Indeed, the wood revolution has already begun in many countries who have active lumber industries, such as Norway. In France, President Macron announced that all new buildings funded by the French state must contain at least 50% wood while already, all buildings for the Paris 2024 Olympics must be 100% wood if they are under eight storeys.
This transition is possible under two key conditions, firstly that harvested forests are sustainably managed, and secondly that the embodied carbon in the wood is also managed at the end of its useful life, being converted for other uses rather than burned back into the atmosphere.
This revolution is coming hand in hand with another advancement – modular construction. The concept is to pre-fabricate sections of construction off-site and assemble them on-site in a manner akin to a giant Lego set. Using standardisation, automation and 3D printing these pieces can be made more accurately under controlled conditions, and also reduce traffic, noise and pollution at the construction site itself. Working together with new materials like Mass Timber these construction methods can actually be faster and cheaper once built at scale, and these savings can be felt by developers, construction companies and consumers alike.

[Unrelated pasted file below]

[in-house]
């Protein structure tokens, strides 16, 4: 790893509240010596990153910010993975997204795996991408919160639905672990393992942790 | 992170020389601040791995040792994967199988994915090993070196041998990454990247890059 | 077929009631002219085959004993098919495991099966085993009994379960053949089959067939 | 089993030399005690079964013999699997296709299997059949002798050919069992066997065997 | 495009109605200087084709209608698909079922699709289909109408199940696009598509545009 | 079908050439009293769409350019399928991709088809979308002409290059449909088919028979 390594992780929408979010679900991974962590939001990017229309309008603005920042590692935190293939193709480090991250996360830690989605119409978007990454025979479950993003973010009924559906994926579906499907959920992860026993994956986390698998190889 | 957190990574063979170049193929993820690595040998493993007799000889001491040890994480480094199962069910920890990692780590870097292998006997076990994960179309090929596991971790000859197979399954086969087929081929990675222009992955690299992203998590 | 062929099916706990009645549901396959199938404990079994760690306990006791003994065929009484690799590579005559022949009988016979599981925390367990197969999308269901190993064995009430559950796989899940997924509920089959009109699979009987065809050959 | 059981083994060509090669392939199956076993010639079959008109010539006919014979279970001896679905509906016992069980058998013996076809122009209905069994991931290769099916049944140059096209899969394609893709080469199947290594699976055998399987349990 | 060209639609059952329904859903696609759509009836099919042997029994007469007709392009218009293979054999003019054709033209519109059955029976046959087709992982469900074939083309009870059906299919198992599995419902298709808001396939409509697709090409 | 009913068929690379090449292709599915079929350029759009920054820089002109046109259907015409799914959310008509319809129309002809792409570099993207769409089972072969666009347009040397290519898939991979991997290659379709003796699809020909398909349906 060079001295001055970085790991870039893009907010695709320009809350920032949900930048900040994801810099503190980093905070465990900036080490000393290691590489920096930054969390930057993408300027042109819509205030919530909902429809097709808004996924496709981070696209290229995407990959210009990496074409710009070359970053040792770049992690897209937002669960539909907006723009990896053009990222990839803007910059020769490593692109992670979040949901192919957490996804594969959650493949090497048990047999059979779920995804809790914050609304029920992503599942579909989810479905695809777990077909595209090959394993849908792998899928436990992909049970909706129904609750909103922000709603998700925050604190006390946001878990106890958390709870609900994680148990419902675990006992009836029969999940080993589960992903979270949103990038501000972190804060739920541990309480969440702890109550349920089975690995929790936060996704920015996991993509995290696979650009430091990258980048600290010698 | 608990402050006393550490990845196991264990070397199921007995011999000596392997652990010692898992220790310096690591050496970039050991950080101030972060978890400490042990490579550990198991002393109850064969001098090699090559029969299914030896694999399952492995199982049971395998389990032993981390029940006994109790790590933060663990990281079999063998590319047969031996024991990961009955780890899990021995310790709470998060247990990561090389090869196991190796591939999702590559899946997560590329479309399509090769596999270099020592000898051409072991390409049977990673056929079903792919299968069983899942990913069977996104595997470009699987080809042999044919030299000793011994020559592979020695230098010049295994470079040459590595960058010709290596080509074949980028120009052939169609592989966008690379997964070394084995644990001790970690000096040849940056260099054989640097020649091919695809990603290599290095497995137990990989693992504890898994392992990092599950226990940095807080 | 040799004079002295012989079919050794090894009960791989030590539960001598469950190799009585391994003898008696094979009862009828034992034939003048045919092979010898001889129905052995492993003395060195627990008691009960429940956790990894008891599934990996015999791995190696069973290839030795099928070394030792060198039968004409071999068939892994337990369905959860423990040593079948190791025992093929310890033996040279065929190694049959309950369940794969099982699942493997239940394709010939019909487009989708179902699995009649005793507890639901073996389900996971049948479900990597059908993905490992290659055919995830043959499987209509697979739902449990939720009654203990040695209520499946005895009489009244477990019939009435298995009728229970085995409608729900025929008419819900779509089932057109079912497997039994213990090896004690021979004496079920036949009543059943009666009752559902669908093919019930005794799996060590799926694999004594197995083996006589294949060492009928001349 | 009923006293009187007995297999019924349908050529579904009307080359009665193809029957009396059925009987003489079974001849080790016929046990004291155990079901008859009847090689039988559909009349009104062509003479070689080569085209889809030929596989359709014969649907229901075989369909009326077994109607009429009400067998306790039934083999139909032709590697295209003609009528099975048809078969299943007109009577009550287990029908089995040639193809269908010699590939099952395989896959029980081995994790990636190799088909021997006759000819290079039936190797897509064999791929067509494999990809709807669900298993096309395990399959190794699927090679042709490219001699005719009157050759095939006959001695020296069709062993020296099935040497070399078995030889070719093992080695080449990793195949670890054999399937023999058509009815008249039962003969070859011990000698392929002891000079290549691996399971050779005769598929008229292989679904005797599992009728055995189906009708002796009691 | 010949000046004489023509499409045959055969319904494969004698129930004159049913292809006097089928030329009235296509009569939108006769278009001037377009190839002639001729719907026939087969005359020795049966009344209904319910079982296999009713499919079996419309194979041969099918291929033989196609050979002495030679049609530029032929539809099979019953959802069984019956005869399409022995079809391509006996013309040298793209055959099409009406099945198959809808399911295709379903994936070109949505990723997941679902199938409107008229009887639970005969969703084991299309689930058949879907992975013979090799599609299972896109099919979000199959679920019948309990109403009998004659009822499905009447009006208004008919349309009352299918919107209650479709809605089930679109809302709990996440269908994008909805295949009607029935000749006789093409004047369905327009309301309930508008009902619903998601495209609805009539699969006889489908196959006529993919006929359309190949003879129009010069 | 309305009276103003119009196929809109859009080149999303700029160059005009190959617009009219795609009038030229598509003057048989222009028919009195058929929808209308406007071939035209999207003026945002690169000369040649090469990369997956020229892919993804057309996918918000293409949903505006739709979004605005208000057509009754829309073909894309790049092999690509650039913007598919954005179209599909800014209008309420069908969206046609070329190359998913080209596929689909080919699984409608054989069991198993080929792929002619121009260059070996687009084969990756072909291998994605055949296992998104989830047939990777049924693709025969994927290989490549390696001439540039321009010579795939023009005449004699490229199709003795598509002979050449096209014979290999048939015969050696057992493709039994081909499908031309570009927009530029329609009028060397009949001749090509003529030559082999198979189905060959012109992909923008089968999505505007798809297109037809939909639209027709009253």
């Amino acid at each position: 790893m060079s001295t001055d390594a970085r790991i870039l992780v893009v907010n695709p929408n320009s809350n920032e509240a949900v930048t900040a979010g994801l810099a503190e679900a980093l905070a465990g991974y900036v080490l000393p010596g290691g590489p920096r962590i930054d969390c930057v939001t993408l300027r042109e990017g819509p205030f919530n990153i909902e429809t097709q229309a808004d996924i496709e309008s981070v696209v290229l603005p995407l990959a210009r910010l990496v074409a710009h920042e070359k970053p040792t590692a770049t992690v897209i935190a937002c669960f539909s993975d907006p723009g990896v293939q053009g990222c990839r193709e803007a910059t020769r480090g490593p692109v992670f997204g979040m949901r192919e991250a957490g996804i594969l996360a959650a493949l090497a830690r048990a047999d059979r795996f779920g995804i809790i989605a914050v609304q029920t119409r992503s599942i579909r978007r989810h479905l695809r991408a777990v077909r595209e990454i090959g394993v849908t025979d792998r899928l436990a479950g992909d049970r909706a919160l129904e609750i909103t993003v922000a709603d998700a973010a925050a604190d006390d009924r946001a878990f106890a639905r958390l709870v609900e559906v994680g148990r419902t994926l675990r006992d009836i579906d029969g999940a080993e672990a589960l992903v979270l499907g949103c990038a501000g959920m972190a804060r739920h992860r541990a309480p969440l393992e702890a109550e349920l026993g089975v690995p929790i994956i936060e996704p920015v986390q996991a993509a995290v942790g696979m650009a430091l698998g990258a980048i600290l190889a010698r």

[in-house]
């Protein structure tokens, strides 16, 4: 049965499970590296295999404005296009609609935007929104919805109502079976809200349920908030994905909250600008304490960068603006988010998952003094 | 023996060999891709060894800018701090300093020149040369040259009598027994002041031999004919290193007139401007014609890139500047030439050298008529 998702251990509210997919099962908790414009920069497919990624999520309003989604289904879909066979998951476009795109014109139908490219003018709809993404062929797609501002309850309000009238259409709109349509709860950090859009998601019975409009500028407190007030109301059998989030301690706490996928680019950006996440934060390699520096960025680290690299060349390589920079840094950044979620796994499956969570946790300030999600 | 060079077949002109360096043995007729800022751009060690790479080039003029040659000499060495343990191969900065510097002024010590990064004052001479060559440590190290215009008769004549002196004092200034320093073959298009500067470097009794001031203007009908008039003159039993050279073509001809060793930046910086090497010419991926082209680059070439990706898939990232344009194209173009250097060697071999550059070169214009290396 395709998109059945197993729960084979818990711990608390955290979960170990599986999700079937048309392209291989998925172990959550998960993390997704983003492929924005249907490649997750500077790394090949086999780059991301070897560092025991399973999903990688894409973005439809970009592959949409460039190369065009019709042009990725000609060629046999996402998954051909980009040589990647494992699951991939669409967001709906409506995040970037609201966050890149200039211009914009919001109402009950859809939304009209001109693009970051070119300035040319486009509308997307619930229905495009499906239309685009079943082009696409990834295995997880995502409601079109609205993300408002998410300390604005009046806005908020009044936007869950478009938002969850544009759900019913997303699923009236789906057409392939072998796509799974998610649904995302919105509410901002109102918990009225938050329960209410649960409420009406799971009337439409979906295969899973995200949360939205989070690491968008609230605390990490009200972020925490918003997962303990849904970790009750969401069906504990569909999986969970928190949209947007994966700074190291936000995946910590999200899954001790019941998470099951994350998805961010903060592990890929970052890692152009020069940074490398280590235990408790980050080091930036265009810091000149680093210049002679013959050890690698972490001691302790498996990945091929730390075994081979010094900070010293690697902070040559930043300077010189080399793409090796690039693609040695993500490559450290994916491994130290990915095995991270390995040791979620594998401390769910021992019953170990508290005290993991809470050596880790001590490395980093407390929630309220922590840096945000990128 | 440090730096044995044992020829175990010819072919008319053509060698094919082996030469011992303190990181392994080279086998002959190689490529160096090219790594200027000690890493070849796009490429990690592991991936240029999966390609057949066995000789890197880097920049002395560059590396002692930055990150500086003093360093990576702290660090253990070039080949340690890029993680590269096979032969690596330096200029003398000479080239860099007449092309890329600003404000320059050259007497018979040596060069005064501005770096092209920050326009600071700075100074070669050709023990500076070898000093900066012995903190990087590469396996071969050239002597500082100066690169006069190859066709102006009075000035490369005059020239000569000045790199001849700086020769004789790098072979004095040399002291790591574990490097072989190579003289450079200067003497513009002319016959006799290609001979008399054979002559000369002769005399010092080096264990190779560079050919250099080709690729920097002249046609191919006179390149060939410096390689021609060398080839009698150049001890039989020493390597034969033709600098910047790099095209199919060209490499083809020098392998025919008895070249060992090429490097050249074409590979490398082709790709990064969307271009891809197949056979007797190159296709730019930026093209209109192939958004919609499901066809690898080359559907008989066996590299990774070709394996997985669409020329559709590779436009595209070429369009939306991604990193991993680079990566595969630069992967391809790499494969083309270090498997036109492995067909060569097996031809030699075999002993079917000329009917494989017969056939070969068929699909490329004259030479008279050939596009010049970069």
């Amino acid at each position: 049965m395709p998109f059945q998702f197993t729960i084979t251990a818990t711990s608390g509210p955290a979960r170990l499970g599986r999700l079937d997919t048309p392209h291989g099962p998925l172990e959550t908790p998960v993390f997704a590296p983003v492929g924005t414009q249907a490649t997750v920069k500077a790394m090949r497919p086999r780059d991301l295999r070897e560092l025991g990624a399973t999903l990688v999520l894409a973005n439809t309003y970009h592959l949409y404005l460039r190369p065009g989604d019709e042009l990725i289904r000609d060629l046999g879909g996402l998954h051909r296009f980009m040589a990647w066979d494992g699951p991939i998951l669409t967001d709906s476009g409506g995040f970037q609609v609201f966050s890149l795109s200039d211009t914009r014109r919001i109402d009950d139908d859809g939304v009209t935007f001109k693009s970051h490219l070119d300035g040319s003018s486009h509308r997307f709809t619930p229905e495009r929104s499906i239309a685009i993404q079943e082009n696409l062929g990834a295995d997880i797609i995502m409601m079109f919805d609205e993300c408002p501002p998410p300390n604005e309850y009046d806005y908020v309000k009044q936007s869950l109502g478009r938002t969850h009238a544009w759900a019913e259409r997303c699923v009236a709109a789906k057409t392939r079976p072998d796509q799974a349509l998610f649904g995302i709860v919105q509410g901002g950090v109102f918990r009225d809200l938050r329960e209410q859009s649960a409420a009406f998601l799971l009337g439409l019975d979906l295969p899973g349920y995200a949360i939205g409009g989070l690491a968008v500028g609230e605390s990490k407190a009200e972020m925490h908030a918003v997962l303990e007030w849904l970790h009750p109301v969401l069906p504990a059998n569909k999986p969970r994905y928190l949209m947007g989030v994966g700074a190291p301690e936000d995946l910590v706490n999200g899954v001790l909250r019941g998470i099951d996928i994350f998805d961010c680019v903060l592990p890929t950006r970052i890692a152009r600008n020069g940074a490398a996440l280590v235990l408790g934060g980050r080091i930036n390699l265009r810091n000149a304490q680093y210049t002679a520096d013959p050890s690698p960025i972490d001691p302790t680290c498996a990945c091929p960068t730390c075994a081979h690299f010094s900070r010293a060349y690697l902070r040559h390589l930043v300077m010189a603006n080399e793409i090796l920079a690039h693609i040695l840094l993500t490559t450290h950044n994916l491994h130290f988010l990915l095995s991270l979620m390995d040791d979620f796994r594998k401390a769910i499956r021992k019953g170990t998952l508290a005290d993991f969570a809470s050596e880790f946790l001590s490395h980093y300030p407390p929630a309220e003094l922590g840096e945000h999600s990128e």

These techniques could not only make housing more affordable, but also more adaptable. As a couple start a family or children move out, modular floor layouts could be flexed to match current needs much more easily than under current construction methods.